The Fed has very few admirers anywhere on the ideological spectrum these days. And now there's this about tomorrow's economic report from the BEA: "The widening consensus that the U.S. economy has slowed to a crawl will be hammered home Friday with the government's expected announcement that the nation's second-quarter growth was far more anemic than previously estimated. Many economists believe the Commerce Department will revise its estimate of growth in gross domestic product to 1.3% or lower, down from 2.4% — a dismal performance, especially as the country struggles to rebound from recession." Perhaps the Fed should actually consider doing something to help?

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A Sense of Where We Are: Texas On Our Minds

Thu Aug. 26, 2010 11:31 PM EDT


View Westward Expansion in a larger map

Japan's Terrorist-Fighting Dogs

| Thu Aug. 26, 2010 5:24 PM EDT

Japan recently demonstrated one of its fuzziest, toughest terrorist-fighting weapons: dogs. Not just any dogs, dogs specially trained to jump into your car window, grab your gun, and jump back out (see video below). Another dog is trained to disarm terrorists by knocking weapons out of their hands. And as the video shows, these canines take their jobs very seriously. The dogs are part of a demonstration of the Japanese police force's crime-fighting abilities, in advance of the November Asia-Pacific Economic Cooperation summit in Yokohama. Japanese officials are expecting many protests, similar to those at last year's APEC summit in Singapore.


Japan Prepares for Possible APEC Terrorist Attack
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Should Retirement Be Nasty, Brutish, and Shorter?

| Thu Aug. 26, 2010 5:12 PM EDT

Everyone's favorite method for "fixing" Social Security seems to be increasing the retirement age to 70. Can anyone explain why this has become such an article of faith?

On the right, courtesy of the Department of Health and Human Services, is a chart showing the average life expectancy of Americans at age 65. In 1970 it stood at 15.2. Since the Social Security retirement age was also 65, this means the average number of years you could expect to receive benefits after retiring was 15.2 years.

By 2005 life expectancy had gone up to 18.7 years. But full retirement age had already been increased to 67 (that happened in 1983), so in order to keep the expected years of benefits constant at 15.2 years you'd only need to increase retirement age by another year and a half, to 68.5.

Now, I'm not in favor of that. Regardless of life expectancy, I think 67 is plenty old enough to retire. If a reasonable compromise package of reforms came along that included, say, a one-year increase in the retirement age to 68, I might reluctantly go along.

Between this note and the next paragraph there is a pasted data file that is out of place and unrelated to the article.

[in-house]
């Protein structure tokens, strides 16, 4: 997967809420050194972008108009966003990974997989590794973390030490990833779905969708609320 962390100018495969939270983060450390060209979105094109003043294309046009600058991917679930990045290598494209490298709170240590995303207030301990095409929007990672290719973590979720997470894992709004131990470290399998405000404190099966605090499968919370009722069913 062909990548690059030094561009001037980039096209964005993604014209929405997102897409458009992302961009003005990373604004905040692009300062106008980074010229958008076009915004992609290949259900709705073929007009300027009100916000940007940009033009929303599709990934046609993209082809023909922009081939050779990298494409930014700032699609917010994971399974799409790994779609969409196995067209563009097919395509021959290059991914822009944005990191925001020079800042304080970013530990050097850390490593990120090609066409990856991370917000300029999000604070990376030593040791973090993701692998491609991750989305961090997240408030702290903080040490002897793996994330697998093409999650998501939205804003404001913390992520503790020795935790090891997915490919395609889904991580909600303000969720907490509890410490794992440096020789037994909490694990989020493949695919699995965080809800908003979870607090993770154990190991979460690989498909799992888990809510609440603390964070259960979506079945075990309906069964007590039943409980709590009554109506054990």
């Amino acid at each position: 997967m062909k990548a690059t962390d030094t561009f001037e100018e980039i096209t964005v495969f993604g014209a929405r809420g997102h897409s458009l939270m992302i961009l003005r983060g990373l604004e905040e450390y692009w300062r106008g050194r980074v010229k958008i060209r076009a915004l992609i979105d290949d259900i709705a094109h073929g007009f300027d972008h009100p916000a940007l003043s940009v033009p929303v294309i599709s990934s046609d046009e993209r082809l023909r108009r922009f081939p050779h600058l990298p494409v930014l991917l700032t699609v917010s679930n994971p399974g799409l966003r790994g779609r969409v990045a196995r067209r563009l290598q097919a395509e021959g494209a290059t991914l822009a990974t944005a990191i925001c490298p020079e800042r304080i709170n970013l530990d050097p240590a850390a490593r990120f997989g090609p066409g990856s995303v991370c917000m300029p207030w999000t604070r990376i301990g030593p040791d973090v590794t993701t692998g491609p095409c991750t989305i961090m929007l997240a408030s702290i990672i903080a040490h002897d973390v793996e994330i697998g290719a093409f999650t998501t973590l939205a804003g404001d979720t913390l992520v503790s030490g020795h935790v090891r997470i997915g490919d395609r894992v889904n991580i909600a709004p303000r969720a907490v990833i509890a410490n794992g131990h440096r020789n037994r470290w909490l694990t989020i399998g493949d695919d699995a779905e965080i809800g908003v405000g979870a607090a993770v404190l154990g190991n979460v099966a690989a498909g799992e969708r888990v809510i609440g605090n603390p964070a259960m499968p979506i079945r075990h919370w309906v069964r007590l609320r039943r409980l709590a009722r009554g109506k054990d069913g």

But where does the preoccupation with age 70 come from? That would represent a decrease in the expected number of years of retirement since 1970, during a period in which the United States has become nearly twice as wealthy. That doesn't even begin to make sense. Sure, life expectancy may increase in the future, but if it does then we have the option of increasing the retirement age when it happens. For now, we should make policy based on current reality, and the current reality is that life expectancy at age 65 has increased only 3.5 years since 1970. There's no reason the retirement age should increase five years in response.

Is Being Gay A White, European Thing?

| Thu Aug. 26, 2010 4:05 PM EDT

Ugandan parliament member David Bahati thinks so. The author of the East African country's anti-gay bill told Harper’s contributing editor Jeff Sharlet that "'If you come here [to Uganda], you'll see homosexuals from Europe and America are luring our children into homosexuality by distributing cell phones and iPods and things like this,'" Sharlet recounts in an interview on yesterday's "Fresh Air." How iPods lead to same-sex relationships is beyond me save maybe constant replays of Katy Perry's "I Kissed a Girl." As Sharlet points out, it's actually anti-gay hysteria that's getting exported to Uganda, and the exporters are evangelicals from the US of A. An Advocate cover story penned by Sharlet sheds light on various anti-gay laws gaining traction throughout Africa, and the Americans that are funding them.  

But let's go back to Bahati's suggestion that Europeans and Americans are exporting homosexuality: It's a claim I’ve heard before from some black people, my own family included. The rumor has it that being gay is a white inclination that’s seeped its way into the black experience via colonialization. It's largely based on the misconception that gay people don't exist in African history. And it's comparable to the claims made by some conservatives that gay rights, specifically gay marriage, is a fad not rooted in "traditional values" or espoused by any society in history. Which is just plain false.

After some online sleuthing, I discovered a whole lot of gayness, and gay marriages, in various cultures around the world going back centuries. (I know, I know. Appealing to tradition is a weak way to prove a point, but it is educational and pretty darn fascinating). So from the Bronze Age in China, to the eunuchs of the Roman empire, and even to the cross-dressing mugawe in Kenya, here's a brief (but handy) timeline: